Appeal by the defendant from a judgment of the Supreme Court, Queens County (Kohm, J.), rendered March 3, 2008, convicting him of assault in the third degree and criminal trespass in the third degree, upon a jury verdict, and imposing sentence.
Published by New York State Law Reporting Bureau pursuant to Judiciary Law § 431.
This opinion is uncorrected and subject to revision before publication in the Official Reports.
MARK C. DILLON, J.P., FRED T. SANTUCCI, RUTH C. BALKIN SANDRA L. SGROI, JJ.
ORDERED that the judgment is affirmed.
The complainant alleged that on April 21, 2007, she and her boyfriend at the time, Ronald Knight, chased the defendant out of her grandmother's house after discovering him there without permission. In an altercation that initially occurred between Knight and the defendant, the defendant struck the complainant in the forehead with a wooden object. The People did not call Knight as a witness. The defendant contends that the Supreme Court erred in denying his request for a missing witness charge and erred in precluding defense counsel, on summation, from commenting on Knight's failure to testify. We disagree.
The party seeking a missing witness charge bears the initial burden of "showing that the uncalled witness could be expected to have knowledge about a material issue and to testify favorably to the opposing party" (People v Kitching, 78 NY2d 532, 536-537). Once this prima facie showing is made, the opposing party, in order to defeat the request, must "account for the witness'[s] absence or otherwise demonstrate that the charge would not be appropriate" (People v Gonzalez, 68 NY2d 424, 428). The request can be defeated by demonstrating, inter alia, that the uncalled witness is not under the party's control and, thus, would not be expected to testify in that party's favor (see People v Gonzalez, 68 NY2d at 429; People v Marsalis, 22 AD3d 866, 868).
Although the defendant met his prima facie burden by showing that Knight would have material knowledge regarding the defendant's intent, and that Knight could be expected to testify favorably to the People (see People v Gonzalez, 68 NY2d at 428), the People countered by demonstrating that Knight was not under their control. Control is the defining element of the "favorability component" (People v Savinon, 100 NY2d 192, 201, cert deniedUS, 130 S Ct 497) articulated in Gonzalez. A witness may be in the control of one party if the witness, "by nature of his [or her] status or otherwise," is "favorable to or under the influence of one party and hostile to the other" (People v Gonzalez, 68 NY2d at 429). Here, by the time of trial Knight and the complainant were no longer dating each other, Knight had been arrested and had spent time in jail for assaulting the complainant, and an order of protection obtained by the complainant against Knight was in effect. Knight was not in contact with anyone involved in the case, had indicated his unwillingness to cooperate, and had subsequently discontinued his phone service. In sum, the People gave a "good reason for the witness's absence" (People v Savinon, 100 NY2d at 196), and the defendant offered no evidence to rebut their assertion.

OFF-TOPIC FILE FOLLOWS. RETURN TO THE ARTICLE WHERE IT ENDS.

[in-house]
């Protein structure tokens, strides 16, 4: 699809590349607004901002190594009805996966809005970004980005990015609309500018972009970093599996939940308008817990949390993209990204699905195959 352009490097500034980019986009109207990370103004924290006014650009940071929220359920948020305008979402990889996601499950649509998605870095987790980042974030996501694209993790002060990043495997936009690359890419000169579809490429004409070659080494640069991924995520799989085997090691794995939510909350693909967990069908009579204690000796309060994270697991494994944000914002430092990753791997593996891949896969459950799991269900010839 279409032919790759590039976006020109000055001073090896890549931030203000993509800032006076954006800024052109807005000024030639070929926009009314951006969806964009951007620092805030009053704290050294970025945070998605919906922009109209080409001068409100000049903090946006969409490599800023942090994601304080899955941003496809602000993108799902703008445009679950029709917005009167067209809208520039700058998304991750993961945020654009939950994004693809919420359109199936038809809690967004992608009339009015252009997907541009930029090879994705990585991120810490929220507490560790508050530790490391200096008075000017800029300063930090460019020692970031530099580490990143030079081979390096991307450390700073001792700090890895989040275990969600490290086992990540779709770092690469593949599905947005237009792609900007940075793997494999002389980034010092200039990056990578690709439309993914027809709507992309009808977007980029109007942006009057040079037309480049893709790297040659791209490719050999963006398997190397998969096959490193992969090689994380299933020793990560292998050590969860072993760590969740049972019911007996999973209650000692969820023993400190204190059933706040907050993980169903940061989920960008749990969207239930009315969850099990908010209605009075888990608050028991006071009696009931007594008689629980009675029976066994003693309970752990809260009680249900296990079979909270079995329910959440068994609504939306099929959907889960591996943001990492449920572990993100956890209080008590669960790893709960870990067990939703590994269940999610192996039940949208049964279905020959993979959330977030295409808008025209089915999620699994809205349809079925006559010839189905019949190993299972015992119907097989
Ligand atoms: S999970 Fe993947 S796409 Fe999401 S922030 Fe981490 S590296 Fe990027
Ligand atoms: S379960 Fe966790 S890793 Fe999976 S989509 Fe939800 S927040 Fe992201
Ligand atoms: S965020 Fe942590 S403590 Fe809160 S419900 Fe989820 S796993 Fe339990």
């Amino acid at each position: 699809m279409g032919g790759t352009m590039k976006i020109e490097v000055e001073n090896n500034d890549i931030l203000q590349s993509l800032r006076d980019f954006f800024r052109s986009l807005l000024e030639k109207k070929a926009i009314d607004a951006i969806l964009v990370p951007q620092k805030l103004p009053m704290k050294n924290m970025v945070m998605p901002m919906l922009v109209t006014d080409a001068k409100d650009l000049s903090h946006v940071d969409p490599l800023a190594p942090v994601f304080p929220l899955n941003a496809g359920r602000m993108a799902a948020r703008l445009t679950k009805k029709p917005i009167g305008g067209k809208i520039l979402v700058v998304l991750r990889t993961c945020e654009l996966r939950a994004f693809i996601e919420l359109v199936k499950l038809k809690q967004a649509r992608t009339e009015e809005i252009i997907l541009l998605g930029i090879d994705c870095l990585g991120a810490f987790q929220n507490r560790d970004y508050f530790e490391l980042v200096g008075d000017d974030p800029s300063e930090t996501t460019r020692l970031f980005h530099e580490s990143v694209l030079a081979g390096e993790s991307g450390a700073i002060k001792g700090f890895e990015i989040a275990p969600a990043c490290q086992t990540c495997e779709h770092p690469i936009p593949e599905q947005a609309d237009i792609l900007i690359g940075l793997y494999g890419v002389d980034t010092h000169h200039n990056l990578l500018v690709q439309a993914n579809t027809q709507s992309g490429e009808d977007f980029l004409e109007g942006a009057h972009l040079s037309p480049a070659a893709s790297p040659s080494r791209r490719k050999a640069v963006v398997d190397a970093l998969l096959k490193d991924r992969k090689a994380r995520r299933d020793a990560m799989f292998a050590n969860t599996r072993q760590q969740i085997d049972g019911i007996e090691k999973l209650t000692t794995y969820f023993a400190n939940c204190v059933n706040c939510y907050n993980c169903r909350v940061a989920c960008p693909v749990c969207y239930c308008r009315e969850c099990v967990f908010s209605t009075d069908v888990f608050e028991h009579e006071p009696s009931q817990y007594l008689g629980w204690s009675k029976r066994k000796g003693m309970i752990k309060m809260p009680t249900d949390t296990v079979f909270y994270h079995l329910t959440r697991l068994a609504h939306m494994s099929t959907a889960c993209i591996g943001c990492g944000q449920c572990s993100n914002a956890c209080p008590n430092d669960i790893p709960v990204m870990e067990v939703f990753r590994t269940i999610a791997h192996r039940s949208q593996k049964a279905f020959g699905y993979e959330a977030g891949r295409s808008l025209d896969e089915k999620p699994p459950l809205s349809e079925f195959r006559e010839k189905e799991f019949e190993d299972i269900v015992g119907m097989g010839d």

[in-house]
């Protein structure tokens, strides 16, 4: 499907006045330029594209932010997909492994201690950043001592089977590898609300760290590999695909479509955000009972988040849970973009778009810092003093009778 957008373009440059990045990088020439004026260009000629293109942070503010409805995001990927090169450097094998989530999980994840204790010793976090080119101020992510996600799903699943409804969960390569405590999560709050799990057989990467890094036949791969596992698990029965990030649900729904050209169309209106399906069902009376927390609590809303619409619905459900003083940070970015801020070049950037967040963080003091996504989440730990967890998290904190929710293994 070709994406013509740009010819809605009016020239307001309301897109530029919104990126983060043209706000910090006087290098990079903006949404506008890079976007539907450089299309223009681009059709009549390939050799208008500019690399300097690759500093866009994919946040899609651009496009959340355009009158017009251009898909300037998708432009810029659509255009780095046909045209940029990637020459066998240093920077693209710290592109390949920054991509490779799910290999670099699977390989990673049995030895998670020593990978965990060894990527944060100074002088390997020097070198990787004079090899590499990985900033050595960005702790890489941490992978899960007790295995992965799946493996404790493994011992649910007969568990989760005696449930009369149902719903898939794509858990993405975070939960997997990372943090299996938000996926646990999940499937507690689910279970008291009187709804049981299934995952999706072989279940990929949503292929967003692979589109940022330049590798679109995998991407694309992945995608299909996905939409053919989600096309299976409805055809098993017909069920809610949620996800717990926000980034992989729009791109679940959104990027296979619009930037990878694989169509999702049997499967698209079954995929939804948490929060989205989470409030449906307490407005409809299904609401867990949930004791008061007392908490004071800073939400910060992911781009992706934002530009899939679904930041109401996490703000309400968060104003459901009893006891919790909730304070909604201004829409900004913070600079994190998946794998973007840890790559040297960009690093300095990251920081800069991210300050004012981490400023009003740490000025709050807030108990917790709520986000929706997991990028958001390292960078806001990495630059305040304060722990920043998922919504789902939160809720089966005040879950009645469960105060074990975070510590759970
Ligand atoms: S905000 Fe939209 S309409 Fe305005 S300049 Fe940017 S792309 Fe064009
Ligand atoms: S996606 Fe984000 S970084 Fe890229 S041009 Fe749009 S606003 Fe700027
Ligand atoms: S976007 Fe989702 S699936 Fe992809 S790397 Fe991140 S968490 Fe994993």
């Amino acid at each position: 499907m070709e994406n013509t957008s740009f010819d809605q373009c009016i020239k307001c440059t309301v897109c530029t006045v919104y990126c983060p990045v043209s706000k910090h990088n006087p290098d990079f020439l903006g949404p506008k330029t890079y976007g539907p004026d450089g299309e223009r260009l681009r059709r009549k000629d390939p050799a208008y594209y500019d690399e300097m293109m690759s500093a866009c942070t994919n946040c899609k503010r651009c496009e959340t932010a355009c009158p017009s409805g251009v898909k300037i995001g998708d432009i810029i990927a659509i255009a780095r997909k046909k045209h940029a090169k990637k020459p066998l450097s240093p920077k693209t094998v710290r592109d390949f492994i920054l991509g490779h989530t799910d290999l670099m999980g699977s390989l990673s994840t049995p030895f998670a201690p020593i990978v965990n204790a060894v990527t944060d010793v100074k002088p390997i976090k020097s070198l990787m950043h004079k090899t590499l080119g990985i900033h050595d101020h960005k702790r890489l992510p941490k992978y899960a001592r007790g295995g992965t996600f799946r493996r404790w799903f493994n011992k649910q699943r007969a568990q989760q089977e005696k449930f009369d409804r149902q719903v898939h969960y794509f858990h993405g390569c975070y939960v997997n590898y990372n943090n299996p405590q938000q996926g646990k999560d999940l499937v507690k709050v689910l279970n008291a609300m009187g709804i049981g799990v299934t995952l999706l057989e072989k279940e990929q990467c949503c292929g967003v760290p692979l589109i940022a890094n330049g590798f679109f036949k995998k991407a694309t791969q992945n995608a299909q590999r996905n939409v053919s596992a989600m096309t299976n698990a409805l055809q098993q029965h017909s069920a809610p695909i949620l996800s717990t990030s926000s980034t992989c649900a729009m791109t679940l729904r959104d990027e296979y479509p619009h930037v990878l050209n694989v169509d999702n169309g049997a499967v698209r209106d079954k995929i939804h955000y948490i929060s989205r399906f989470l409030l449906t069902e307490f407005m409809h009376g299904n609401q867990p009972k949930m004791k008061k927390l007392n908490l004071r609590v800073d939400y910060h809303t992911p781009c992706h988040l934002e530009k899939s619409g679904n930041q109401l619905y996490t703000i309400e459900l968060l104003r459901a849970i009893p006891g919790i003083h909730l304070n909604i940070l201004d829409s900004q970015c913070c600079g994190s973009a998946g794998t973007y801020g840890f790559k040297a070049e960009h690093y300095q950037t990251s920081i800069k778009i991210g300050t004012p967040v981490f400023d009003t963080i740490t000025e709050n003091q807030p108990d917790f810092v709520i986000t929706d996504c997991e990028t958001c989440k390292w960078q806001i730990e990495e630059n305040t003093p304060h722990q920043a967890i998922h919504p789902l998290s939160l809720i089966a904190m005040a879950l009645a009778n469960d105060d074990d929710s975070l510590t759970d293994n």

Moreover, since defense counsel's summation comments were in direct conflict with the Supreme Court's rulings, and because the Supreme Court had specifically precluded the People from eliciting testimony to explain Knight's absence, there was no good faith reason for defense counsel to comment on Knight's absence, and reference to Knight's absence, thus, was properly precluded (see People v Tankleff, 84 NY2d 992, 994-995; People v McCollough, 16 AD3d 183).
DILLON, J.P., SANTUCCI, BALKIN and SGROI, JJ., concur.
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